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At a recent webinar addressing remodelers’ concerns about the U.S. Environmental Protection Agency’s lead paint rule, panelist Michelle Price of the EPA said that remodelers can contract with a certified renovator to manage the work and train other subcontractors — as long as the certified renovator conducts the work stipulated by the rule and oversees uncertified workers.
Remodelers participating in the May 20 webinar, “The Lead Paint Regulation Is Here — Now What?”, expressed concern and confusion over the large fines the EPA can levy if they are unable to comply with the rule, the hiring of contractors and whether consumers are fully aware of the new regulations overseeing the renovation and repair of homes built before 1978.
The rule requires that remodelers working on homes and child-occupied facilities, such as schools and day-care facilities, built before 1978 be managed by a certified renovator who has completed EPA-approved training and is employed by an EPA certified firm. The rule applies when more than six square feet of paint are disturbed on a structure’s interior or more than 20 square feet on its exterior.
Under the rule, remodelers must share the EPA’s “Renovate Right” brochure with the home owner before starting work and must follow work practices stipulated in the rule, create containment for controlling dust, clean after the work, confirm cleaning and create records that must be kept for at least three years.
Panelist and EPA-approved training provider Brindley Byrd, CGR, CAPS, of QX2 Contracting, in Lansing, Mich., advised remodelers that if they are not yet trained and certified to work legally under the regulation, they must avoid working in pre-1978 homes or hire a lead assessor to test the home before work can begin or risk being fined up to $37,500 per day per rule violation.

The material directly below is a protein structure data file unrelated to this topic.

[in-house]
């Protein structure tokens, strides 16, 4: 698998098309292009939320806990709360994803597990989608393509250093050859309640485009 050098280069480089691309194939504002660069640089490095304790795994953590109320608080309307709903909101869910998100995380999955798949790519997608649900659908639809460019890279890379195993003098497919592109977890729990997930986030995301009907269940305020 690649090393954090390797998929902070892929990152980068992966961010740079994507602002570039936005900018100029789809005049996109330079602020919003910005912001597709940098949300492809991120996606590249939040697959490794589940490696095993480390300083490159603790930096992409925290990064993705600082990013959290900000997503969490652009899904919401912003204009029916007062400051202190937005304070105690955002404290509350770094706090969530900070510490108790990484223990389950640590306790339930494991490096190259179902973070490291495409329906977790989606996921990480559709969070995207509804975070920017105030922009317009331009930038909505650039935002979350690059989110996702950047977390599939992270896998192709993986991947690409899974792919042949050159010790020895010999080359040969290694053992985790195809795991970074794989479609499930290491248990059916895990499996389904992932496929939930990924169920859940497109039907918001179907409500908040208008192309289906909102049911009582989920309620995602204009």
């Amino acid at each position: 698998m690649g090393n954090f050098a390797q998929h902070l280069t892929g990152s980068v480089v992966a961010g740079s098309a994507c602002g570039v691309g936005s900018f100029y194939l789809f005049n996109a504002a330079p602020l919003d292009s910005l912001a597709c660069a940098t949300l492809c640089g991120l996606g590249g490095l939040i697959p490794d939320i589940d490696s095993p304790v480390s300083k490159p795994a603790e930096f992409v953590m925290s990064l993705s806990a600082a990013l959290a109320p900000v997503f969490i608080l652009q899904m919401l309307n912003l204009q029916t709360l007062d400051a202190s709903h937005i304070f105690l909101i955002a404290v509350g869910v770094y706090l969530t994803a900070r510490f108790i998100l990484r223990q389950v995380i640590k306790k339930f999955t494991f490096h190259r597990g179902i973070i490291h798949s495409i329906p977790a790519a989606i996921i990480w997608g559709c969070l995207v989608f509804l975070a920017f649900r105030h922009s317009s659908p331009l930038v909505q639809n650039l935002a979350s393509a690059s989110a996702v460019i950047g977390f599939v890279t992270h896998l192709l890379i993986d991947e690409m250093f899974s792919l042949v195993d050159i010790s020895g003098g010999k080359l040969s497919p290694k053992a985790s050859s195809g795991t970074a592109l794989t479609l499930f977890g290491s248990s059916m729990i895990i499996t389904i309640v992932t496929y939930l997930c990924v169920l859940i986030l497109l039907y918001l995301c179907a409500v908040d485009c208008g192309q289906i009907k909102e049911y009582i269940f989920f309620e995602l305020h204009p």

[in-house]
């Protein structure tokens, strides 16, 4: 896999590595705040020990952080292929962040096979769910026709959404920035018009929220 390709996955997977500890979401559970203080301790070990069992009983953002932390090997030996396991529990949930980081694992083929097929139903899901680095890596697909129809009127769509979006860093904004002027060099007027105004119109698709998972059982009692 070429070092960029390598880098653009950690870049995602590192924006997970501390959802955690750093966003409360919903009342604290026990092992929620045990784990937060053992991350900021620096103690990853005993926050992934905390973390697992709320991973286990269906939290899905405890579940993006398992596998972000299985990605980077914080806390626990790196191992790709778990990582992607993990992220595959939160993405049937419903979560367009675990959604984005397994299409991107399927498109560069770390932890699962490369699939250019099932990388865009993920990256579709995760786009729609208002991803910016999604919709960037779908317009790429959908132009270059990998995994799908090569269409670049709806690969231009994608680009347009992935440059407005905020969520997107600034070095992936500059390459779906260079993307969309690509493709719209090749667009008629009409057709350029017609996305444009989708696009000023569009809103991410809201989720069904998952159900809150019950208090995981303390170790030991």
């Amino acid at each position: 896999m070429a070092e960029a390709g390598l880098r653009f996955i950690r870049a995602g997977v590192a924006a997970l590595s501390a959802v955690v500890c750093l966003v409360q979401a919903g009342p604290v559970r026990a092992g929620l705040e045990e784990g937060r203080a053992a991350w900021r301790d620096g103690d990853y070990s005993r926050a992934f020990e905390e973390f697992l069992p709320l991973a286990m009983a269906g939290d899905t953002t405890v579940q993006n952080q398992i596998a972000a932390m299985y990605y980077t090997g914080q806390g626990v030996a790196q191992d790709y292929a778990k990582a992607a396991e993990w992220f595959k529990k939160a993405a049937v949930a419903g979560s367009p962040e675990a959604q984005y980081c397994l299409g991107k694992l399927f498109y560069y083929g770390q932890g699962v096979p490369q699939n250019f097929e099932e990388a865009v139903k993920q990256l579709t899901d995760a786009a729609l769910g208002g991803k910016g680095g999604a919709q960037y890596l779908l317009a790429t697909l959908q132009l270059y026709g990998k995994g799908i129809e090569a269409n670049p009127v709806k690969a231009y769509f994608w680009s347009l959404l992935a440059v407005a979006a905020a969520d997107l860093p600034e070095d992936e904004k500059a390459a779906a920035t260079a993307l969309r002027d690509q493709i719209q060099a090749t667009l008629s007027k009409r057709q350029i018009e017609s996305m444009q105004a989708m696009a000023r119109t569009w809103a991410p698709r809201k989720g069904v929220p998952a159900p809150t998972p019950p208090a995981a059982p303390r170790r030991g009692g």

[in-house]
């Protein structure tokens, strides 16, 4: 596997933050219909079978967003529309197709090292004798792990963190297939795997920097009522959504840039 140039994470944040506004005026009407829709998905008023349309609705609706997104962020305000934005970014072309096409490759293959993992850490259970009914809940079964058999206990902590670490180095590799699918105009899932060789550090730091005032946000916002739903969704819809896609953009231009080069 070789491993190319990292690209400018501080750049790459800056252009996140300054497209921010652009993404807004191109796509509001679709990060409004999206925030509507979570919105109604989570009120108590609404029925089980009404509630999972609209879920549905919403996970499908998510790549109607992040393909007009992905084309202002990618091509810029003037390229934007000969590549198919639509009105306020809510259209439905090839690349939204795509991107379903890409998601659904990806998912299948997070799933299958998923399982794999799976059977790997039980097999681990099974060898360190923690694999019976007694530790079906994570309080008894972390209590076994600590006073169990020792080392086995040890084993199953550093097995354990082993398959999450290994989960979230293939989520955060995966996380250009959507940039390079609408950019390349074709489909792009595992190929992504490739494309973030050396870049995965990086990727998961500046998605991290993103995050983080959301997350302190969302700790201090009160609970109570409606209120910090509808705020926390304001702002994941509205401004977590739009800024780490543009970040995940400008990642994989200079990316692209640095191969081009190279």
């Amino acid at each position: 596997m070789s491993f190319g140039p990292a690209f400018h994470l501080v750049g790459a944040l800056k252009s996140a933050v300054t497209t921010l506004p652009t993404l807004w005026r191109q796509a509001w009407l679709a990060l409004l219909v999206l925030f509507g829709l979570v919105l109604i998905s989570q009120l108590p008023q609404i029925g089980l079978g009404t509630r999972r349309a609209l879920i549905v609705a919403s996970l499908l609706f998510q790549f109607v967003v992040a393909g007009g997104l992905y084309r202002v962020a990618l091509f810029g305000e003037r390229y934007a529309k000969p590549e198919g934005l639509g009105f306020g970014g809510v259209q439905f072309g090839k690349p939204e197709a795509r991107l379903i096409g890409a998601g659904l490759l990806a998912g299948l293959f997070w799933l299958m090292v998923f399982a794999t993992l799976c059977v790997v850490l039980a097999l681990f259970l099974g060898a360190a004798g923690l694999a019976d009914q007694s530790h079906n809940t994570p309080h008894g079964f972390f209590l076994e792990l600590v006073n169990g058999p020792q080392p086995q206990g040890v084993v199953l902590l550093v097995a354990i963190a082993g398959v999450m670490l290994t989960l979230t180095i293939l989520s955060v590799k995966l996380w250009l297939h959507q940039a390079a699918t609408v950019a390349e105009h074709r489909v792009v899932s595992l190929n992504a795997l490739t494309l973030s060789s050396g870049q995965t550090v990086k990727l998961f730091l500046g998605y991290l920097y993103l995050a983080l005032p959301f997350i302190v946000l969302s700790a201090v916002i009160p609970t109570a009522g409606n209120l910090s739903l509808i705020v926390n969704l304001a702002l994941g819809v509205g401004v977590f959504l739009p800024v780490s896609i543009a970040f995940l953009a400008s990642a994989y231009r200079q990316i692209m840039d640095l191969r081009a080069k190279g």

If a home tested by a lead risk assessor is free of lead, then the rule does not need to be followed, Byrd said. LeadCheck test kits also can be used to test particular housing components for lead.
Many local home builders associations are offering training under the rule. In addition, online training is available from the Oregon Home Builders Association and the Custom Electronic Design and Installation Association in partnership with the National Center for Healthy Housing to cover the classroom portion of the requirement. Online training must also be accompanied by two hours of hands-on training.
Panelist Bob Hanbury, CGR, of House of Hanbury, in Newington, Conn., advised remodelers to “create a culture of compliance” within their company, adding that workers and subcontractors should be expected to get trained and follow the law.
“Remodeling firms must go through a process of positioning their company to follow the regulation,” Hanbury said. Remodelers need a plan for updating contracts, managing job records and handling risk management by purchasing additional insurance or evaluating business risk.
Rule’s Practices Should Conform to OSHA Safety Regulations
When addressing remodelers concerns about potential conflicts between following the new rule and Occupational Safety and Health Administration safety regulations — such as preventing falls when ladders are used on plastic covered floors — the EPA’s Price clarified that remodelers should not violate OSHA rules to follow the regulation. As an example, she said remodelers should not place ladders directly on the plastic because they could potentially slip and become a hazard. Instead, she said remodelers could puncture the plastic, place the ladder on the floor, and then tape the plastic shut by taping it to the ladder.
She also said that remodelers can use other methods to keep the work site safe while still adhering to the lead rule.
Marketing to Consumers
With the help of the Ad Council, a leading producer of public service advertisements, the EPA has created a consumer awareness campaign that includes ads, radio and television public service announcements, web banners and more. Materials can be downloaded from http://www.leadfreekids.org/.
In addition, NAHB has created a consumer fact sheet on the lead paint rule and several articles that remodelers can use with their local media, as marketing materials and on their websites. To download this material, visit www.nahb.org/remodelingmonth.
To Replay Webinar
NAHB members can access a free replay of the webinar. The fee for non-members is $34.95. All participants must register to replay the webinar.